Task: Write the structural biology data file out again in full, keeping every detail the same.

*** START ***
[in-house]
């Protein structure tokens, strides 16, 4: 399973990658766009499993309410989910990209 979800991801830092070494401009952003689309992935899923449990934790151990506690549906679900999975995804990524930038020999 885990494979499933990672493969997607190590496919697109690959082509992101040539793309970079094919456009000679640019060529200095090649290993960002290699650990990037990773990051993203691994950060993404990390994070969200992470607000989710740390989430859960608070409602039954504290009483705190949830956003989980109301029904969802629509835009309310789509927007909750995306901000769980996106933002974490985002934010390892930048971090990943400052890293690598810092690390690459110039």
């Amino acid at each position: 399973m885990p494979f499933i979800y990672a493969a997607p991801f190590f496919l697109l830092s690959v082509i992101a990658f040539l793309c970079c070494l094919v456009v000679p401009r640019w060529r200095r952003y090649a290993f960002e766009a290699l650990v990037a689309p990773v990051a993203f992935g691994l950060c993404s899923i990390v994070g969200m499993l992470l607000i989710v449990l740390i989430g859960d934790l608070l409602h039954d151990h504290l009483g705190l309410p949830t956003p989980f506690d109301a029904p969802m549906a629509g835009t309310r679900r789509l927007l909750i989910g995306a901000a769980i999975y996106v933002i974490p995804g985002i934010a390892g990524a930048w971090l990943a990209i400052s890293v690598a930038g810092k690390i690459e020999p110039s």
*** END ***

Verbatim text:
[in-house]
């Protein structure tokens, strides 16, 4: 399973990658766009499993309410989910990209 979800991801830092070494401009952003689309992935899923449990934790151990506690549906679900999975995804990524930038020999 885990494979499933990672493969997607190590496919697109690959082509992101040539793309970079094919456009000679640019060529200095090649290993960002290699650990990037990773990051993203691994950060993404990390994070969200992470607000989710740390989430859960608070409602039954504290009483705190949830956003989980109301029904969802629509835009309310789509927007909750995306901000769980996106933002974490985002934010390892930048971090990943400052890293690598810092690390690459110039």
């Amino acid at each position: 399973m885990p494979f499933i979800y990672a493969a997607p991801f190590f496919l697109l830092s690959v082509i992101a990658f040539l793309c970079c070494l094919v456009v000679p401009r640019w060529r200095r952003y090649a290993f960002e766009a290699l650990v990037a689309p990773v990051a993203f992935g691994l950060c993404s899923i990390v994070g969200m499993l992470l607000i989710v449990l740390i989430g859960d934790l608070l409602h039954d151990h504290l009483g705190l309410p949830t956003p989980f506690d109301a029904p969802m549906a629509g835009t309310r679900r789509l927007l909750i989910g995306a901000a769980i999975y996106v933002i974490p995804g985002i934010a390892g990524a930048w971090l990943a990209i400052s890293v690598a930038g810092k690390i690459e020999p110039s």